With Bitcoin (BTC) down 72% from its all-time high, the global cryptocurrency market seemed to be a shambles throughout the third quarter; however, long-term indicators pointed towards a maturing market.
As the third quarter of 2022 approaches an end, on-chain analytics for the top cryptocurrency by market capitalization presented a dispiriting picture. Bitcoin’s flag has often soared high in the rather volatile space owing to its store of value and inflation hedge narrative.
BTC’s close of 50% gains in the third quarter of 2021 had attracted investors and traders to the network like bees to honey. However, the same cannot be said for the third quarter of this year.
A recent Messari report highlighted how the latest market crash was a “narrative breaker and reality check” for Bitcoin.
Bitcoin’s inflation hedge narrative dead?
At the time of writing, Bitcoin’s return on investment (ROI) vs USD over the last three-months was -10%, while its yearly ROI vs USD was 53.38%. The low short-term and long-term ROIs presented that both short-term and long-term BTC HODLers were suffering a net loss.
BTC HODL wave and price chart shows that short-term holders (under six months) were at a multi-year low and owned a mere 23% of the Bitcoin supply, as of Aug. 31.
A rise in short-term holders is typically considered a macro-bullish signal and usually happens around price gains. However, it was notable that BTC’s Nov. 2021 ATH did not attract as many new investors most likely due to macro environmental factors.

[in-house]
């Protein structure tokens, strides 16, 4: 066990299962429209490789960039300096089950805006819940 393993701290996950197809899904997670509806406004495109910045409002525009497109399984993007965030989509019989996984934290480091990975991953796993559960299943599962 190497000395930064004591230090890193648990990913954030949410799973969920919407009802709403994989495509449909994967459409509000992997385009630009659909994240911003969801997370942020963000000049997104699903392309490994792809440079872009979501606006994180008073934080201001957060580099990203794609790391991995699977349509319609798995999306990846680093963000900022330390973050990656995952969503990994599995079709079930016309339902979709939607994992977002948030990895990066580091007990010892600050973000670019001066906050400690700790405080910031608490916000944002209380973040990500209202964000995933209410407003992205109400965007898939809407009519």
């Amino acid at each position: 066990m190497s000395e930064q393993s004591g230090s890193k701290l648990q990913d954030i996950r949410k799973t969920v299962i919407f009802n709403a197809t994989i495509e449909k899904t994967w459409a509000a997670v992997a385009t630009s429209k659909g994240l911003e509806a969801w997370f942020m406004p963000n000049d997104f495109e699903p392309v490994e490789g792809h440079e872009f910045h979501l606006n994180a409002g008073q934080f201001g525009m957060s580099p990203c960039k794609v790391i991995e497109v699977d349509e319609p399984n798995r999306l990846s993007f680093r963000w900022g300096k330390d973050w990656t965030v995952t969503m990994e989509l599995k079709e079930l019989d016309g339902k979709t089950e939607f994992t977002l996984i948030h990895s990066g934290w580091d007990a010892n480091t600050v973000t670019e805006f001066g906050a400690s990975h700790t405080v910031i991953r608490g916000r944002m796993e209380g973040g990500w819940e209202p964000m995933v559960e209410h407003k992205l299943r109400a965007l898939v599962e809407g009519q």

Additionally, BTC’s negative returns and range-bound price momentum under the $30,000 mark since June negated its inflation hedge and store of value narrative.
For many in the market, BTC’s negative returns mean that its inflation hedge narrative is dead, while for others like MicroStrategy’s Michael Saylor, Bitcoin’s low prices are just another opportunity to buy the dip.
Losing network vibrancy
After making an all-time high of $69,000, BTC’s price saw an over 70% pullback amid the risk-off macro environment.
A comparison of BTC and Nasdaq 100 revealed that Bitcoin’s price has been similar to that of a high-beta U.S. tech equity, thus negating its store of value narrative.
During this quarter, the average correlation between BTC and Nasdaq 100 was 0.6 as inflation and rate hikes dominated the narrative, while BTC was least correlated to debt. Interestingly, however, digital gold (BTC) and physical gold were way less correlated with an average correlation of 0.2.
In addition to this, BTC’s funded addresses and active addresses saw a rather slowed growth through third quarter. Funded addresses only grew by 1.1% compared to 2.5% in second quarter 2022, while average daily active addresses were down 4% compared to second quarter 2022.
Any hope ahead?
Despite the negative returns and BTC almost losing its inflation hedge narrative the coin’s realized volatility trended downwards as the price made a gradual recovery in the third quarter. Lower volatility for the top asset resulted in lower liquidations for the larger crypto market.
The average 30-day volatility in Aug. was 60% compared to over 80% for June. In contrast, total long liquidations in Aug. were $5 billion, less than half of that in June while short liquidations were significantly lower as well.
All in all while volatility was low for BTC throughout the third quarter, the asset has yet to “mature” to a lower risk spectrum. That said, BTC’s weakening bullish narratives have taken a toll on the larger crypto market too with sentiment tilting more on the bearish side for digital assets.
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